Adnan Rasheed (unmasked) is pictured with members of his “death squad.” Image from the SITE Intelligence Group.
The Pakistani military as well as Taliban commanders are now denying reports from two weeks ago that Adnan Rasheed, a top jihadist leader who is based in the tribal areas, was captured during a military raid in South Waziristan. Instead, an al Qaeda “trainer” is said to have been captured.
Pakistani officials claimed on July 15 that Rasheed and an al Qaeda commander known as Mufti Zubair Marwat were among those arrested in a raid in the Shakai valley in South Waziristan. Rasheed was said to have been wounded when he was captured. [See Threat Matrix report, Taliban leader Adnan Rasheed reported captured in South Waziristan.]
But now, Pakistani officials and Taliban commanders are denying the initial reports of Rasheed’s capture. One Pakistani official told Reuters that “there was a mix-up.” An al Qaeda explosives expert is said to have been captured in the July 10 raid, and not Rasheed.
A Taliban commander told Reuters that Rasheed “is free and safe and protected by his 12 suicide-bomber bodyguards who never leave his side. His family is with him.”
It is unclear if the al Qaeda explosives expert is Marwat, who was originally identified by Dawn as “the brother of Mufti Sajjad Marwat – an al Qaeda spokesman for Afghanistan and Pakistan.” Al Qaeda is known to embed military trainers and explosives experts with the Taliban and other jihadist groups in Afghanistan and Pakistan.
The Pakistani military launched an offensive in mid-June in North Waziristan to flush out the Movement of the Taliban in Pakistan as well as allied foreign jihadist groups such as the Islamic Movement of Uzbekistan and the Turkistan Islamic Party. While claiming that more than 400 jihadists have been killed, the military has not identified a single senior militant commander supposedly killed or captured during the operation.
The Pakistani military has also assured US officials that it is not discriminating in its targeting of Taliban groups. Pakistani officials have implied that the Haqqani Network and Hafiz Gul Bahadar’s group are indeed a target of the operation. But no Haqqani or Bahadar commanders or fighters have been identified as being killed or captured during the North Waziristan offensive. These two Taliban groups are considered to be “good Taliban” as they do not openly advocate attacking the Pakistan state. However, the “good Taliban” shelter and support the so-called “bad Taliban” as well as groups such as al Qaeda.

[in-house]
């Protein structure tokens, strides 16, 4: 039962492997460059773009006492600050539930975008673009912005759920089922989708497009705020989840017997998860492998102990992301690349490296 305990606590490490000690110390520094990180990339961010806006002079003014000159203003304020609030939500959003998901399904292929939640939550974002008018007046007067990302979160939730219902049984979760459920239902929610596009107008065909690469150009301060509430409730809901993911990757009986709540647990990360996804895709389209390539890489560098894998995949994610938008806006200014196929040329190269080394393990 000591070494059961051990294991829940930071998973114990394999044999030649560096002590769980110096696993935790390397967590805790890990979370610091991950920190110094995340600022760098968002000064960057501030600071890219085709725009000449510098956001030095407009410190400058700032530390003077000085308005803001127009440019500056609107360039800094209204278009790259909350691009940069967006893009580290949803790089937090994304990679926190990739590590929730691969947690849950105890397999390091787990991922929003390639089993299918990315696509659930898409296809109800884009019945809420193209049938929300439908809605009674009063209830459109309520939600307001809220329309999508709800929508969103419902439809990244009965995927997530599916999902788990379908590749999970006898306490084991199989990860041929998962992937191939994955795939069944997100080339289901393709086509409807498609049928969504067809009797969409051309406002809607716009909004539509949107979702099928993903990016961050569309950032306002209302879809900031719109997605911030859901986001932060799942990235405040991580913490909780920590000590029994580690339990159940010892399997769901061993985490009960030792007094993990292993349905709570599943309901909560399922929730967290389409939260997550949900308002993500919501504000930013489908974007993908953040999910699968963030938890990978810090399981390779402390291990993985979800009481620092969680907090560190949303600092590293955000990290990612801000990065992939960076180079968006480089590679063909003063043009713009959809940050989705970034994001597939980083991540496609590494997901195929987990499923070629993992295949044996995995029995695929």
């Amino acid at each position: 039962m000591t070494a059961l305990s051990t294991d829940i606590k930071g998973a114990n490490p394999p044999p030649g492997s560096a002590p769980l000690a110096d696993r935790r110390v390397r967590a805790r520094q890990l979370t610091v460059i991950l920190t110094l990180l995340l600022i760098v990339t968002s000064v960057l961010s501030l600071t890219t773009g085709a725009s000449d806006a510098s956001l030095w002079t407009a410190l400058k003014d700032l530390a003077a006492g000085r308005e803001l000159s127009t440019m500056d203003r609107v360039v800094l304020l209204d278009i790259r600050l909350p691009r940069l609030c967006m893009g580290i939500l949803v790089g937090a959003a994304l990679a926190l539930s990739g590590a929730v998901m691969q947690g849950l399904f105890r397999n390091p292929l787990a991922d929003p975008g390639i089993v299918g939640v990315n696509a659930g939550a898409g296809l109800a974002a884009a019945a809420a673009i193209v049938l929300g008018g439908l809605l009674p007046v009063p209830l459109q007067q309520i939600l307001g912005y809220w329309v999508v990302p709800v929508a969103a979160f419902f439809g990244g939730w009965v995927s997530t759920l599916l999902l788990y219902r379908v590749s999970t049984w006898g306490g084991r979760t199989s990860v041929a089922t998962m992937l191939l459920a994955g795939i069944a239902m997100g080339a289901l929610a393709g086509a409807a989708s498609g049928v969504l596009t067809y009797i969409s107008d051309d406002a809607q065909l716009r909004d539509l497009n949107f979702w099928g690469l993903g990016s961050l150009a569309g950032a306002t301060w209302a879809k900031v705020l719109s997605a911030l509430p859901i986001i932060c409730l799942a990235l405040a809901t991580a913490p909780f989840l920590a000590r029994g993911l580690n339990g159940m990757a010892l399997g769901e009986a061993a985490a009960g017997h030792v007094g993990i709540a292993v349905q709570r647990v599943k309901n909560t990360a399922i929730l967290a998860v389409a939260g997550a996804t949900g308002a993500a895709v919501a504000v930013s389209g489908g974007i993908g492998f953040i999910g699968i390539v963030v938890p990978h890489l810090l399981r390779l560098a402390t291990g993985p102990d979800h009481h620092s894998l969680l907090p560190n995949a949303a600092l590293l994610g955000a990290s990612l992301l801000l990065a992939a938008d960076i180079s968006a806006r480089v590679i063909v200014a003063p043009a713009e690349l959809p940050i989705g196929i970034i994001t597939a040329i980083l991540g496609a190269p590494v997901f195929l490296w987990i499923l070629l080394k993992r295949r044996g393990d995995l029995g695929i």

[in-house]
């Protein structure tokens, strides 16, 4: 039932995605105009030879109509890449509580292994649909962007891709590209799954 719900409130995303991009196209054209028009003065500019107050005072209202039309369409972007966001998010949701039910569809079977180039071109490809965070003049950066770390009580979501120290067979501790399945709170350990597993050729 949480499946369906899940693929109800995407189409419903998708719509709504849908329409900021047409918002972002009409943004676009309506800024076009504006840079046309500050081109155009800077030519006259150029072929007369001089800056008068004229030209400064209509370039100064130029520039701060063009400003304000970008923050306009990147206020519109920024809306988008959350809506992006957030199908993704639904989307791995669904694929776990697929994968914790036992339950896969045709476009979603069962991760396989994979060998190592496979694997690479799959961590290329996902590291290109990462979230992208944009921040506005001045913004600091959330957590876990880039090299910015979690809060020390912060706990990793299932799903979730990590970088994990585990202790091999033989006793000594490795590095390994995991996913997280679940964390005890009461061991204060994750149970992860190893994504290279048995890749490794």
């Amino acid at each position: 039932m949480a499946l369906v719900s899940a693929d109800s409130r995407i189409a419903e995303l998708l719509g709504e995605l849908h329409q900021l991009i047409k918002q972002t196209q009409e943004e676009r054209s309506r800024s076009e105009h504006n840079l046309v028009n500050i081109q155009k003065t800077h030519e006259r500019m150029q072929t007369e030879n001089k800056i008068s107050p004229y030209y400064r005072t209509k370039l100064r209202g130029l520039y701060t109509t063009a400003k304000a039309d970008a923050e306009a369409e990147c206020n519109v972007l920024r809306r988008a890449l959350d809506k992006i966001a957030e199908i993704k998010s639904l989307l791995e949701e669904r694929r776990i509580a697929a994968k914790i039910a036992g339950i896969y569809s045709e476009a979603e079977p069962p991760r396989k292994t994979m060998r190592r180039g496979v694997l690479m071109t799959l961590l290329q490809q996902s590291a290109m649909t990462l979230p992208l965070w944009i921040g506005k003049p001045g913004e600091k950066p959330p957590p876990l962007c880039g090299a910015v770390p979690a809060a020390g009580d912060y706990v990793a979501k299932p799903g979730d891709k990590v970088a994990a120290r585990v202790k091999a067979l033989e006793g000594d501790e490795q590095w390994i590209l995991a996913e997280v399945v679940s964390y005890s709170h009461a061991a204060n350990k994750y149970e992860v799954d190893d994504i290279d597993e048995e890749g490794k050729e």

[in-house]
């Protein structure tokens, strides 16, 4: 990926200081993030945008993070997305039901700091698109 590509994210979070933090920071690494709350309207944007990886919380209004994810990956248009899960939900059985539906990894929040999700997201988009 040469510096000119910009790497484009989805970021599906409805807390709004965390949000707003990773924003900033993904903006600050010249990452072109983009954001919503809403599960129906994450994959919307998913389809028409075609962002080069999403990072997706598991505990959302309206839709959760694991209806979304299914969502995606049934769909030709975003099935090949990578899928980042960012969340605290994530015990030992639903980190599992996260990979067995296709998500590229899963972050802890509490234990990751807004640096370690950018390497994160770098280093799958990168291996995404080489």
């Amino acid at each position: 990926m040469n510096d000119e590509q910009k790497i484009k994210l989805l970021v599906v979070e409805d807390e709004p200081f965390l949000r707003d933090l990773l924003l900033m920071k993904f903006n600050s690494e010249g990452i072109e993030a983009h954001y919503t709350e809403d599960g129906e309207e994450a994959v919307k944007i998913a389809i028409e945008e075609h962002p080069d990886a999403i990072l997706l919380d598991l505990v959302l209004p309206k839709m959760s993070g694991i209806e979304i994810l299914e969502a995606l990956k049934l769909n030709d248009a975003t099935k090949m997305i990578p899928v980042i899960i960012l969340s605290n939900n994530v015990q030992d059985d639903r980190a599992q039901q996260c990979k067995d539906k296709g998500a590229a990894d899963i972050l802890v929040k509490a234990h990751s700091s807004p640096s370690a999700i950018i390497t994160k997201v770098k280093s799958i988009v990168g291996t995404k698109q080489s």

Background on Adnan Rasheed
Rasheed is currently the emir of the Ansar al Aseer Khorasan (“Helpers of the Prisoners”), a group that includes members from the Islamic Movement of Uzbekistan and the Taliban and was founded to free jihadists from Pakistani prisons.
Rasheed has a long history with Pakistani terrorist groups as well as al Qaeda. He was involved in the Dec. 14, 2003 assassination attempt against then-President Pervez Musharraf. A member of the Pakistani Air Force, Rasheed was sentenced to death for his role in the assassination attempt, but the sentence was never carried out. While in prison, Rasheed owned several cell phones and frequently communicated with journalists. He also got married while in prison and fathered a child.
Rasheed worked for Amjad Farooqi, the Pakistani terrorist who engineered the two assassination attempts against Musharraf in December 2003 at the behest of al Qaeda leader Abu Faraj al Libi; Farooqi is suspected of involvement in other terror attacks as well. Farooqi was a member of the Sipah-e-Sahaba Pakistan; the Harkat-ul-Ansar and its successor, the Harkat-ul-Mujahideen; Harkat-ul-Jihad-al-Islami; and Jaish-e-Mohammed. He served as a close aide to Qari Saifullah Akhtar, the leader of the Harkat-ul-Jihad-al-Islami. In addition, Farooqi served as the group’s representative to al Qaeda’s International Islamic Front, which issued the 1998 fatwa that declared war on the US.
On April 15, 2012, the Movement of the Taliban in Pakistan launched a successful operation to free Rasheed and nearly 400 prisoners, including an estimated 200 Taliban fighters and jihadists, being held at a prison in Bannu. The operation was directed by Hakeemullah Mehsud, the former emir of the Movement of the Taliban in Pakistan, and Waliur Rehman Mehsud, the group’s former emir for South Waziristan (both Hakeemullah and Waliur Rehman were killed by the US in drone strikes). More than 150 fighters assaulted the prison. Rasheed was later featured in a videotape celebrating the jailbreak.
Since the Bannu jailbreak, Rasheed has featured in several Taliban propaganda tapes. In January 2013, he appeared in a joint Taliban and Islamic Movement of Uzbekistan video that announced the formation of the Ansar al Aseer. The video also featured Yassin Chouka, a wanted German commander in the Islamic Movement of Uzbekistan; and Abdul Hakeem, a Russian IMU member.
In March 2013, Rasheed released a video in which he claimed to have formed an assassination squad to kill former President Musharraf. Rasheed said the “death squad” is split up in groups of “fedayeen, sniper team, special assault team, and close combat team.” The term ‘fedayeen’ is often used to describe suicide bombers.